It’s been a heart-warming few days reading my e-mail and the occasional supportive blog post (seriously, doesn’t somebody want to highlight the hack work I’ve subjected readers to?), but I do have a day job.
And part of that involves logistics: returning review hardware.
One lesser-known fact about tech PR is that while some loaner hardware comes with strict return deadlines, a lot of it doesn’t. When you add in my typical level of distraction and forgetfulness, plus the storage space available here and at home, you get a backlog of gadgets past their sell-by date–despite my avowed policy of not keeping review hardware for personal use. Here’s a partial list:
- Logitech Revue Google TV (I had legitimate aspirations of revisiting my earlier review, but when I turned it on one last time and got the only software update available, it still doesn’t feature the Android Market that was supposed to arrive “in early 2011”)
- Xbox 360 and Kinect sensor
- MacBook Air laptop (I have to confess that I’ve used this for some work trips)
- Verizon iPhone, Sprint Samsung Epic, T-Mobile MyTouch 4G and AT&T Samsung Focus phones (I don’t know that I even turned on the 4G)
- Two USB mobile-broadband modems
- “ClearStream” over-the-air TV antenna (it didn’t seem to work better than the hardware I had at home)
- Peek wireless e-mail reader (never turned on)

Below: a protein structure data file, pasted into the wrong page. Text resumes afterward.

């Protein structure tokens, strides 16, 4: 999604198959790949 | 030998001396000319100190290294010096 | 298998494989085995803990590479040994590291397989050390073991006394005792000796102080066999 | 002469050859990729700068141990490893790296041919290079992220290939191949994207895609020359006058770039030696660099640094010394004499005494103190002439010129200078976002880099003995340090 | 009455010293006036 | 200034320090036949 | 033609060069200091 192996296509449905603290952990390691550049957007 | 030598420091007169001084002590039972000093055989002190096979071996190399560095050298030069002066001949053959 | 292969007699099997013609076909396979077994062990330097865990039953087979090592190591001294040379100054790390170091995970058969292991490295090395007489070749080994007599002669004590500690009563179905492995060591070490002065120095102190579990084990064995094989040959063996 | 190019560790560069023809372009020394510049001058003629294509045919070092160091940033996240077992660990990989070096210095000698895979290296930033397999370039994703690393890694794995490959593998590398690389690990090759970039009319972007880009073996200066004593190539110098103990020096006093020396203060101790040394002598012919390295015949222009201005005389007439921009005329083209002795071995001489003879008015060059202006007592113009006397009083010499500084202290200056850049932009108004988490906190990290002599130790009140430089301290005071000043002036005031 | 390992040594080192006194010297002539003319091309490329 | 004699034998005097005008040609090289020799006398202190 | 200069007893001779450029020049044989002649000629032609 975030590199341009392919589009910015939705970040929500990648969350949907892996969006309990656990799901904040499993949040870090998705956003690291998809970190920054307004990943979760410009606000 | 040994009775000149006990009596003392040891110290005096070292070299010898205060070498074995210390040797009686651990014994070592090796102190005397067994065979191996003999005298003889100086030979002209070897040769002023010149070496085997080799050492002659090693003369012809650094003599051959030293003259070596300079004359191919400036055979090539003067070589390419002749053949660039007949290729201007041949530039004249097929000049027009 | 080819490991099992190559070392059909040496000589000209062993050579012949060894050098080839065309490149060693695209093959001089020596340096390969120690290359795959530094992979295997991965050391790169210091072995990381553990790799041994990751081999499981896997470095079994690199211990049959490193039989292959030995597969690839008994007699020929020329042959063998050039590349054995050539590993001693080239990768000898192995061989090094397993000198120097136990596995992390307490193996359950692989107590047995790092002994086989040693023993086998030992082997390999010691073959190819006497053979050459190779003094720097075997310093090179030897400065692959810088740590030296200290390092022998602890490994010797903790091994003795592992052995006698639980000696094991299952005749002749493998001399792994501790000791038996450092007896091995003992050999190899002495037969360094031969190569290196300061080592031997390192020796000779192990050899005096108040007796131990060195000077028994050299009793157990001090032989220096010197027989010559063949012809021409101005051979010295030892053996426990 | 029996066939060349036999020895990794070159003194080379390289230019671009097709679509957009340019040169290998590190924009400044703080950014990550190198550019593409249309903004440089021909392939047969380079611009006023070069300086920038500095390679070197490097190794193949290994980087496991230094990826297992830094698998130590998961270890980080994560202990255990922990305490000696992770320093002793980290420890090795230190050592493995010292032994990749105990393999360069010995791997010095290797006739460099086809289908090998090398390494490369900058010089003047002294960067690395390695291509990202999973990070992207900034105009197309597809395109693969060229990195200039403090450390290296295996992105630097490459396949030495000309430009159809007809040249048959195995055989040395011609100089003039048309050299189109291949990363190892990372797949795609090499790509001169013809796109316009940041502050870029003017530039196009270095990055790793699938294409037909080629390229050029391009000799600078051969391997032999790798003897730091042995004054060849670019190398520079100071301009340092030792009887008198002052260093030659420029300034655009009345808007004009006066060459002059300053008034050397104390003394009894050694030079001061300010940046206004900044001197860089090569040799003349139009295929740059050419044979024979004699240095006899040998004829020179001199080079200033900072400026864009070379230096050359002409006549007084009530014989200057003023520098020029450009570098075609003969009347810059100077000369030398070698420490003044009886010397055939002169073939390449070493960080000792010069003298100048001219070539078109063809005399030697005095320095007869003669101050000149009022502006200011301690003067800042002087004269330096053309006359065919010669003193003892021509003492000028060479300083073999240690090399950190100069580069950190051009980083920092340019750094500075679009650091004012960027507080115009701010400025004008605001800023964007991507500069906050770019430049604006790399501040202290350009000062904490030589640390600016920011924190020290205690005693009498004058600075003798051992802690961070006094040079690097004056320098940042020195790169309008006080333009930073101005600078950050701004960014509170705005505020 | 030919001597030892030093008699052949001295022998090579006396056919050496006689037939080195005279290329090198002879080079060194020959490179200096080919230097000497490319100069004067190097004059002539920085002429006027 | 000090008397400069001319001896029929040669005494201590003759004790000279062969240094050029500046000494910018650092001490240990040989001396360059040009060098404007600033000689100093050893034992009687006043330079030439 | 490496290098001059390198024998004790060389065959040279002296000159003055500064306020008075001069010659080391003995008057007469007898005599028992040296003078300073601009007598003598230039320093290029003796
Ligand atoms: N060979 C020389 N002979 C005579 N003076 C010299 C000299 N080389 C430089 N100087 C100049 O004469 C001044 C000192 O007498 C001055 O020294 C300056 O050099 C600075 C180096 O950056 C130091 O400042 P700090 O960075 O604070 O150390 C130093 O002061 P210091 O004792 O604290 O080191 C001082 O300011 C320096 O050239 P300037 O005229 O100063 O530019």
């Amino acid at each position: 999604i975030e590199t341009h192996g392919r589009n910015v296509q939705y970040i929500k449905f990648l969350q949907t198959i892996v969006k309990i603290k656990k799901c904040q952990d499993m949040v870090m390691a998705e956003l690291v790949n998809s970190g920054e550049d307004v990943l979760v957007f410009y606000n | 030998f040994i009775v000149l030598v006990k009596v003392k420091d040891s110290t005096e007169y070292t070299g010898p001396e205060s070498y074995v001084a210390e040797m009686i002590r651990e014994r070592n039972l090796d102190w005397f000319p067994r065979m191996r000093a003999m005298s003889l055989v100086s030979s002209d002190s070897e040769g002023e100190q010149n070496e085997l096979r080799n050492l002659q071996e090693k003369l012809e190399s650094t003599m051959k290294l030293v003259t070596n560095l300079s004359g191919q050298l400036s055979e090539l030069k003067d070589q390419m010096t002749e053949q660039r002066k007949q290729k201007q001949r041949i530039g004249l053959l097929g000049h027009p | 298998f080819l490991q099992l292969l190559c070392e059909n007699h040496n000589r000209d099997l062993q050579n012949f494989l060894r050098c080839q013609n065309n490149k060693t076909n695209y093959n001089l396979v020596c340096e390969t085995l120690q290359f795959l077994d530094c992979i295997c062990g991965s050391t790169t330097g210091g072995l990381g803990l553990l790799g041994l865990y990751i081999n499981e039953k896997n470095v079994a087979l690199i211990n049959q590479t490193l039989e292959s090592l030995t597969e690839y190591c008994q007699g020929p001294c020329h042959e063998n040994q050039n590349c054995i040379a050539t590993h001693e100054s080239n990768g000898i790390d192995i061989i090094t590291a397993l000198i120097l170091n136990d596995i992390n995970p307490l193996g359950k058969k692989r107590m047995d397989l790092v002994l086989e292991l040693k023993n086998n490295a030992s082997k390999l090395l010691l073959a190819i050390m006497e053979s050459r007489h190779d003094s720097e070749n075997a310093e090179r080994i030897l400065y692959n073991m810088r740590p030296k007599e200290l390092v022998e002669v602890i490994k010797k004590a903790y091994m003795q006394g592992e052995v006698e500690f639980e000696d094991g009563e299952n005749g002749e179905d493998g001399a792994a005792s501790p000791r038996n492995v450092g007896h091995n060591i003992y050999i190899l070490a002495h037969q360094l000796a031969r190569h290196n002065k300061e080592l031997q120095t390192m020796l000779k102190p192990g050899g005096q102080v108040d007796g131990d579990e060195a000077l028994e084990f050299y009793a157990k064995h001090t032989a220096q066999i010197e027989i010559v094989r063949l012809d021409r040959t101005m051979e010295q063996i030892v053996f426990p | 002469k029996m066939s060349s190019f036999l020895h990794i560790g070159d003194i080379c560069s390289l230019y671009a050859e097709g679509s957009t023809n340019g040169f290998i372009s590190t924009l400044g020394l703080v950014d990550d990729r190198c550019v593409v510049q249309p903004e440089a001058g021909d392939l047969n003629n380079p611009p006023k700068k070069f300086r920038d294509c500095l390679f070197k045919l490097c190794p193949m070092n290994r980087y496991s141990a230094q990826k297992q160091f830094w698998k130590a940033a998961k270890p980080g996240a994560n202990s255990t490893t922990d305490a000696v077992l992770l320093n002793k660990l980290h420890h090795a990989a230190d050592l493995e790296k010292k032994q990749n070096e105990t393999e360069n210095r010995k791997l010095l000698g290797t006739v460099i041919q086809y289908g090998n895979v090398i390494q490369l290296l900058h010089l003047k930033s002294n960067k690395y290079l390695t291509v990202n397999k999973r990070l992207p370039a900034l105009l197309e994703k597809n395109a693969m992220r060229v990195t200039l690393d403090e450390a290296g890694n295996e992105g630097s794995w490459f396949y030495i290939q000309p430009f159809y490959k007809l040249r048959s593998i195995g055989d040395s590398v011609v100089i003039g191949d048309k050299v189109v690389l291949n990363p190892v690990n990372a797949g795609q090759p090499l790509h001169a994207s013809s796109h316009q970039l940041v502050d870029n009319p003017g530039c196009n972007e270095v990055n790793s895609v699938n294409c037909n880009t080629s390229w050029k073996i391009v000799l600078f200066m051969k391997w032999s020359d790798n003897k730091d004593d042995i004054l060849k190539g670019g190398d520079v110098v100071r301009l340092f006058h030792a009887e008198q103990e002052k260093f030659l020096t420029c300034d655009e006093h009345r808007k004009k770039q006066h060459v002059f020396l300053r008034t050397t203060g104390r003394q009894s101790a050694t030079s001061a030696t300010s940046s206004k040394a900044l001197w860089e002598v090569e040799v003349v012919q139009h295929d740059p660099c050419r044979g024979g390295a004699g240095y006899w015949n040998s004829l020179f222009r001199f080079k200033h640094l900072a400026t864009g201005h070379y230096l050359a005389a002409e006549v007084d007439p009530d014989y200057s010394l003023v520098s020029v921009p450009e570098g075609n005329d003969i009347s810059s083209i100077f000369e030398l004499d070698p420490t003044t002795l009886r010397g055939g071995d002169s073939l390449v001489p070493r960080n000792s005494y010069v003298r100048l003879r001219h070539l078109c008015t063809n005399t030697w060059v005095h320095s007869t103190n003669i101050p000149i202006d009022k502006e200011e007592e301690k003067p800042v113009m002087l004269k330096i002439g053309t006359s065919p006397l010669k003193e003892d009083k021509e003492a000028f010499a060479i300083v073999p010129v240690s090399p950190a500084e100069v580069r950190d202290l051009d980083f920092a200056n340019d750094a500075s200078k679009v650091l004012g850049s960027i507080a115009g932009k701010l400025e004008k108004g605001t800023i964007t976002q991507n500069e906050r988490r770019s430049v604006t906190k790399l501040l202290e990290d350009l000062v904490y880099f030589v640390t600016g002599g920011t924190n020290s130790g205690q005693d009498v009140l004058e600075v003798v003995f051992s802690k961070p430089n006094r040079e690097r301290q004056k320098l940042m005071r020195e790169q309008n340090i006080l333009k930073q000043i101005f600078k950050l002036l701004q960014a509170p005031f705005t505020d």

- A collection of Powermat inductive-charging mats and adapters
- Zune HD player (Microsoft said I could keep it around for reference purposes, then it never left a desk drawer until reports of the Zune’s demise emerged last month).
- Various Bluetooth headsets sent unsolicited
- Elgato eyeTV and and turbo.264 video-to-Mac adapters (the date on my eyeTV review actually understates how long that’s been sitting around)
- ClickFree external backup hard drive (yikes, that might have been collecting dust in a drawer for even longer)
- Far too many random, unidentifiable cables to count
That inventory leaves out things I’ve reviewed within the past month or so, such as the iPad 2 and Motorola Xoom tablets and three of the four Android 4G phones I covered two weeks ago.
It also omits an embarrassing oversight remedied only recently: Months after trashing AT&T’s HTC Pure smartphone for its “inept” Windows Mobile 6.5 software, I discovered that I must have sent back an empty box to Microsoft’s PR firm. The phone itself was hiding at the bottom of the desk drawer–and nobody had even called me on that. (See, nobody cared about WM 6.5!)
So if you’ve been wondering what I’ve been up to around the office, there’s one answer: I’m trying to contact the publicists involved to see if they want any of this back. If they don’t, I may hand the hardware off to my colleagues for their possible use.
Or it will get sent to the Post’s equivalent of the Island of Misfit Toys. Every December, we fill an auditorium with all the leftover things sent here for review, from novels to cookbooks to DVDs to bottles of wine, sell it off to employees at going-out-of-business prices and then donate the proceeds of this exercise in crazed capitalism (typically over $10,000) to the N Street Village homeless shelter a few blocks away.
That annual discounted-shopping opportunity is one thing I’ll miss about this place. But not the only thing.